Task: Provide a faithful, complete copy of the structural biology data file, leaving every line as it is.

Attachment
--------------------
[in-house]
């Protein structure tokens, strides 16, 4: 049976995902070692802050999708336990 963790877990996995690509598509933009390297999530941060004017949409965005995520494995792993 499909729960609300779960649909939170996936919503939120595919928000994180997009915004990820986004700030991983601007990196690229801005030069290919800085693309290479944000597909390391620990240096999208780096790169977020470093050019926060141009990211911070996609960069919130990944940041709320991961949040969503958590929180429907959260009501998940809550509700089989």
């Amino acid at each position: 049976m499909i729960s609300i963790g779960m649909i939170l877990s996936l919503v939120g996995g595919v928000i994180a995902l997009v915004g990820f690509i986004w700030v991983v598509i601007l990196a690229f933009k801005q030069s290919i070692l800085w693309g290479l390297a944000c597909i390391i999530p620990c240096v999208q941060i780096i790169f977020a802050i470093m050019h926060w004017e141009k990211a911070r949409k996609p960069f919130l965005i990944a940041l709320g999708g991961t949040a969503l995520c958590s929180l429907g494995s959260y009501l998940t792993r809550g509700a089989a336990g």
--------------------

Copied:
[in-house]
């Protein structure tokens, strides 16, 4: 049976995902070692802050999708336990 963790877990996995690509598509933009390297999530941060004017949409965005995520494995792993 499909729960609300779960649909939170996936919503939120595919928000994180997009915004990820986004700030991983601007990196690229801005030069290919800085693309290479944000597909390391620990240096999208780096790169977020470093050019926060141009990211911070996609960069919130990944940041709320991961949040969503958590929180429907959260009501998940809550509700089989």
């Amino acid at each position: 049976m499909i729960s609300i963790g779960m649909i939170l877990s996936l919503v939120g996995g595919v928000i994180a995902l997009v915004g990820f690509i986004w700030v991983v598509i601007l990196a690229f933009k801005q030069s290919i070692l800085w693309g290479l390297a944000c597909i390391i999530p620990c240096v999208q941060i780096i790169f977020a802050i470093m050019h926060w004017e141009k990211a911070r949409k996609p960069f919130l965005i990944a940041l709320g999708g991961t949040a969503l995520c958590s929180l429907g494995s959260y009501l998940t792993r809550g509700a089989a336990g």